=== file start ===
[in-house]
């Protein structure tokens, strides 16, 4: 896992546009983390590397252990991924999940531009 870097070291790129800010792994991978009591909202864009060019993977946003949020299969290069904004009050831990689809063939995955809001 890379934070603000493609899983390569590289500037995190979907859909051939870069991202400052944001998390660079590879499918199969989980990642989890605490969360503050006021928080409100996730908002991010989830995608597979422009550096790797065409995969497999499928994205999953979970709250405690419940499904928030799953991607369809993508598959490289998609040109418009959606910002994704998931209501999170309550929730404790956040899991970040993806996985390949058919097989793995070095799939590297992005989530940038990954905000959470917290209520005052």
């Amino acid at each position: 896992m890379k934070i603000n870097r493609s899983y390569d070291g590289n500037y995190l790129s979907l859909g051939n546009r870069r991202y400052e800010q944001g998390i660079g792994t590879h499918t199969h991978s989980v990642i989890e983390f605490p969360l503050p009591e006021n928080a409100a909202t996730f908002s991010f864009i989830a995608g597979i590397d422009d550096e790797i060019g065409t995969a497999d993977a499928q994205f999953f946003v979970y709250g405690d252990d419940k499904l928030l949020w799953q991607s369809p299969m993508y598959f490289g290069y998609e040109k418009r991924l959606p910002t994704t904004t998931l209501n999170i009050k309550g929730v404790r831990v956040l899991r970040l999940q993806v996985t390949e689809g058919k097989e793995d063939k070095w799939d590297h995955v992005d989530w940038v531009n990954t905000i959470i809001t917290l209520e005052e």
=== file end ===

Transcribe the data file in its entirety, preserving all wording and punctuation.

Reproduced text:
[in-house]
């Protein structure tokens, strides 16, 4: 896992546009983390590397252990991924999940531009 870097070291790129800010792994991978009591909202864009060019993977946003949020299969290069904004009050831990689809063939995955809001 890379934070603000493609899983390569590289500037995190979907859909051939870069991202400052944001998390660079590879499918199969989980990642989890605490969360503050006021928080409100996730908002991010989830995608597979422009550096790797065409995969497999499928994205999953979970709250405690419940499904928030799953991607369809993508598959490289998609040109418009959606910002994704998931209501999170309550929730404790956040899991970040993806996985390949058919097989793995070095799939590297992005989530940038990954905000959470917290209520005052």
């Amino acid at each position: 896992m890379k934070i603000n870097r493609s899983y390569d070291g590289n500037y995190l790129s979907l859909g051939n546009r870069r991202y400052e800010q944001g998390i660079g792994t590879h499918t199969h991978s989980v990642i989890e983390f605490p969360l503050p009591e006021n928080a409100a909202t996730f908002s991010f864009i989830a995608g597979i590397d422009d550096e790797i060019g065409t995969a497999d993977a499928q994205f999953f946003v979970y709250g405690d252990d419940k499904l928030l949020w799953q991607s369809p299969m993508y598959f490289g290069y998609e040109k418009r991924l959606p910002t994704t904004t998931l209501n999170i009050k309550g929730v404790r831990v956040l899991r970040l999940q993806v996985t390949e689809g058919k097989e793995d063939k070095w799939d590297h995955v992005d989530w940038v531009n990954t905000i959470i809001t917290l209520e005052e």